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The Bluest Eye

            The Bluest Eye, written in 1940 by Toni Morrison, is constructed to reveal a very powerful point that applies not only to the book, but also to many societies of the present day. Morrison's argument is how society can greatly influence a person and how firmly a societies views and ideas can be almost forced on that person. The ideas and views present in The Bluest Eye are related to beauty and what makes one beautiful. The tragedy of Pecola Breedlove beautifully illustrates how this facade of beauty can dishevel one's life until finally leading one to madness. Thus, Morrison demonstrates to the reader what a negative effect society's stubborn ideas and views can have on a person and how those views and ideas can change a persons life forever. .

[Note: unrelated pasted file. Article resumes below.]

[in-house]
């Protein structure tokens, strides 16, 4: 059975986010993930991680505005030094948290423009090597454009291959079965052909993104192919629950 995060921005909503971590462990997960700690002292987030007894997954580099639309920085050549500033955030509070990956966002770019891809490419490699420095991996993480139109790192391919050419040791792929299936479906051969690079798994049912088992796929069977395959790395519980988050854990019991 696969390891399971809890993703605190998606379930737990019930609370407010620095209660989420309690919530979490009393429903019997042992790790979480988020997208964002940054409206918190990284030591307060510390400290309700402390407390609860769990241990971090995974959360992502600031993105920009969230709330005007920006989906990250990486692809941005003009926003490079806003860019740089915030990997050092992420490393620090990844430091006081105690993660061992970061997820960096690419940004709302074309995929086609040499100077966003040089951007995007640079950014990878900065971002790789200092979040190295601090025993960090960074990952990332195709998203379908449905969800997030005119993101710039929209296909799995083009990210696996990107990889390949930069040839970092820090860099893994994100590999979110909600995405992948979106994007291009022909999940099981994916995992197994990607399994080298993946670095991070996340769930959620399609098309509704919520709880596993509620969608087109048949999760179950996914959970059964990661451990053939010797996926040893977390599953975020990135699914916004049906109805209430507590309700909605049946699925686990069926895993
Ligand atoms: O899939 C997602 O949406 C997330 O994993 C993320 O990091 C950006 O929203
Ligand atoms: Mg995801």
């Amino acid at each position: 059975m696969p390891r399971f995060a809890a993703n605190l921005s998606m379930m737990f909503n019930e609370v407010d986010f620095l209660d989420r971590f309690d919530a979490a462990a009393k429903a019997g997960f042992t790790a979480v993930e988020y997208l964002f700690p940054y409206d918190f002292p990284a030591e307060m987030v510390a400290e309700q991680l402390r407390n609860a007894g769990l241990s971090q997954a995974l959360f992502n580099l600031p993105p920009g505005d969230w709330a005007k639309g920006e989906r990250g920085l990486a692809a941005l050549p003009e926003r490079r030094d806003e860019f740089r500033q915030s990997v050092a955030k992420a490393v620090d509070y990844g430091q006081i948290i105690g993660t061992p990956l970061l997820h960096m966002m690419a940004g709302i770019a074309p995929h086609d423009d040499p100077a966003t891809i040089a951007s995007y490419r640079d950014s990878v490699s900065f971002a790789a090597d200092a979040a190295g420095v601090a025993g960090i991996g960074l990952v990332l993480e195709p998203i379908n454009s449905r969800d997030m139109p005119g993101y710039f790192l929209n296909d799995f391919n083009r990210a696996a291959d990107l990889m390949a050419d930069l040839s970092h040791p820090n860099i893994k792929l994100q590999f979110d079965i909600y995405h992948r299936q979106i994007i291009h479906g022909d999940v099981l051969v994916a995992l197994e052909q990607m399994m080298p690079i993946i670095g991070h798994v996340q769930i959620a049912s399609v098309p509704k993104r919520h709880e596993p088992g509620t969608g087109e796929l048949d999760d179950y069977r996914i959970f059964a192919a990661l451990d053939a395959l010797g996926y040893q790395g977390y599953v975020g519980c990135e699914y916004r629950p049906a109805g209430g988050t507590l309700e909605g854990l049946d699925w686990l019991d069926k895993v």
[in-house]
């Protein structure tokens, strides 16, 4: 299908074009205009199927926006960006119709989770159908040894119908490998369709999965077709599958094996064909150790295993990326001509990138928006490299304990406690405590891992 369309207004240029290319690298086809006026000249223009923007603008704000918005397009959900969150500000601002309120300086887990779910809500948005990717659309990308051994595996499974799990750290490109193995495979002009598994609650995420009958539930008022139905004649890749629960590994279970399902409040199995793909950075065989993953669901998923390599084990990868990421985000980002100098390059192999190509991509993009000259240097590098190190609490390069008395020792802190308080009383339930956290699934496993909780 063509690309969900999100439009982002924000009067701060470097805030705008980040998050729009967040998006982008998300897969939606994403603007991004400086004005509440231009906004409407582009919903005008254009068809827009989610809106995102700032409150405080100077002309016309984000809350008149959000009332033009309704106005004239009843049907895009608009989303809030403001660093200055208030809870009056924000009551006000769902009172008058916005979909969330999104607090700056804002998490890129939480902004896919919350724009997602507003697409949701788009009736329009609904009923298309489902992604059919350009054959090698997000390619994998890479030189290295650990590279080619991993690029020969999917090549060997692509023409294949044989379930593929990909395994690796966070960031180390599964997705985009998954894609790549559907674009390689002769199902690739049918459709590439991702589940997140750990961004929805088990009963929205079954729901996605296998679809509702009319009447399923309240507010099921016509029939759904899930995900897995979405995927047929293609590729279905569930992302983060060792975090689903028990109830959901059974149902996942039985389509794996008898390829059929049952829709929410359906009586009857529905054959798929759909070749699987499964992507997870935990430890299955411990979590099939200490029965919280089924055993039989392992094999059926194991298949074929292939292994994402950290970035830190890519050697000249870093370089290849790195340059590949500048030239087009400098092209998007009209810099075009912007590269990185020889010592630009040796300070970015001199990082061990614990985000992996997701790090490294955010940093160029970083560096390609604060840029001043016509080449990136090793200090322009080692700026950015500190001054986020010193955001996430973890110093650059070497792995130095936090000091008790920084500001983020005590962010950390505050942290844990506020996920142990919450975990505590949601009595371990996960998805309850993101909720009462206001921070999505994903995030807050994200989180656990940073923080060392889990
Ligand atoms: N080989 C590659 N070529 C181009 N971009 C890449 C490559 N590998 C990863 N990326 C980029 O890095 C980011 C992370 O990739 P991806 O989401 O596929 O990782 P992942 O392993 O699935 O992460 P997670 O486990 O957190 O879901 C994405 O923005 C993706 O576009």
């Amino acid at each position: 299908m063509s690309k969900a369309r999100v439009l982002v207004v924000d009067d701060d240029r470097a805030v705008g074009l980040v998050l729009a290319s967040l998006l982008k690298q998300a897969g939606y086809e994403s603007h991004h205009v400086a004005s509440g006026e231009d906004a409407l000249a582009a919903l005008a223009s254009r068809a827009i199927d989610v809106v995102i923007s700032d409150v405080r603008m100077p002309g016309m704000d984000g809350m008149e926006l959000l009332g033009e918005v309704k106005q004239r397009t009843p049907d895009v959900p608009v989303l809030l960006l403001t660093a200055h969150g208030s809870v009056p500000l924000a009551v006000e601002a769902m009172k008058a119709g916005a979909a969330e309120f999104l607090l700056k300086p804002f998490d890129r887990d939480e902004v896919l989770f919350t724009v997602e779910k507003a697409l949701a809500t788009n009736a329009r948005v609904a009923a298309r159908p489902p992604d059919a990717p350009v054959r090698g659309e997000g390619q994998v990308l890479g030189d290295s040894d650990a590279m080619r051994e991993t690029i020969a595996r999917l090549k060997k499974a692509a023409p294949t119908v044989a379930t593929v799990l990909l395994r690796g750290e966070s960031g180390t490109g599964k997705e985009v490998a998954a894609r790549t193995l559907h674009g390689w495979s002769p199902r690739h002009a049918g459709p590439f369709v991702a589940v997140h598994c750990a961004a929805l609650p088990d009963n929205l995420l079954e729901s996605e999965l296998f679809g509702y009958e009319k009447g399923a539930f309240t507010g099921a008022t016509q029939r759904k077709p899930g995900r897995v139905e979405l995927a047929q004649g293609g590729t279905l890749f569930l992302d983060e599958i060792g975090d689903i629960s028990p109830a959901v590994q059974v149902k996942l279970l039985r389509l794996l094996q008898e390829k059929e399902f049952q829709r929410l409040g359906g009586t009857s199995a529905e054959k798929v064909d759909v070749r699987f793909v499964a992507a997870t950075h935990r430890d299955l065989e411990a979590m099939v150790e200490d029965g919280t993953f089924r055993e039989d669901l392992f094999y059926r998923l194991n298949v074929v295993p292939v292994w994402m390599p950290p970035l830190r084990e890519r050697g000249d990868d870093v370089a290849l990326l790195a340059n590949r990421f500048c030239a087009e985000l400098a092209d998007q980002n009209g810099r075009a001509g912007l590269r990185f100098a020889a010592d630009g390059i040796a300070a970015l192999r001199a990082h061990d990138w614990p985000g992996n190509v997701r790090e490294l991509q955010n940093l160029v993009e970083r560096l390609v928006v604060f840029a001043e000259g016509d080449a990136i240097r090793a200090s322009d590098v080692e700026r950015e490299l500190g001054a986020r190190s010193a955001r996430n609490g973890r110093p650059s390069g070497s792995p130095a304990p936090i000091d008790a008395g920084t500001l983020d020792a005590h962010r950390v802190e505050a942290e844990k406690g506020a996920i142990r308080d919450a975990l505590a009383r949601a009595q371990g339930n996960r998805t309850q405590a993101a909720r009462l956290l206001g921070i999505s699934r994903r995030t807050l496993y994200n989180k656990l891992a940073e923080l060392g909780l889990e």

In the opening of The Bluest Eye, the passage from the Dick and Jane story, becomes a representation of an ideal white person's life. The race of the Dick and Jane family is never stated in the story, but the reader automatically thinks of a happy, carefree, and white family. The perfect white world of the Dick and Jane story becomes Pecola's reverse reality. The second and third version of the Dick and Jane story take away the punctuation and then the spacing. This turns the story into a mess of nonsense becoming a parallel of Pecola's life in the story. The decline into nonsense also parallels Pecola's decline into insanity. Each repetition, by compacting the form of the sentence , speeds up the pace at which it must be read. One tends to rush through the last repetition, hardly understanding what one read. Pecola holds on as tight as possible to the standards of the white world to the very end, even as she begins to go insane. Her insanity is not a relief from the idealized forms of white life; her insanity causes her to feel the entire force of whites" perspective of beauty. The metaphor of the land to Pecola suggests that the soil itself might have been barren, and by relating the soil with Pecola, the land itself made growth impossible for the marigold flowers, just as society and situations make growth physically and mentally impossible for Pecola in America.

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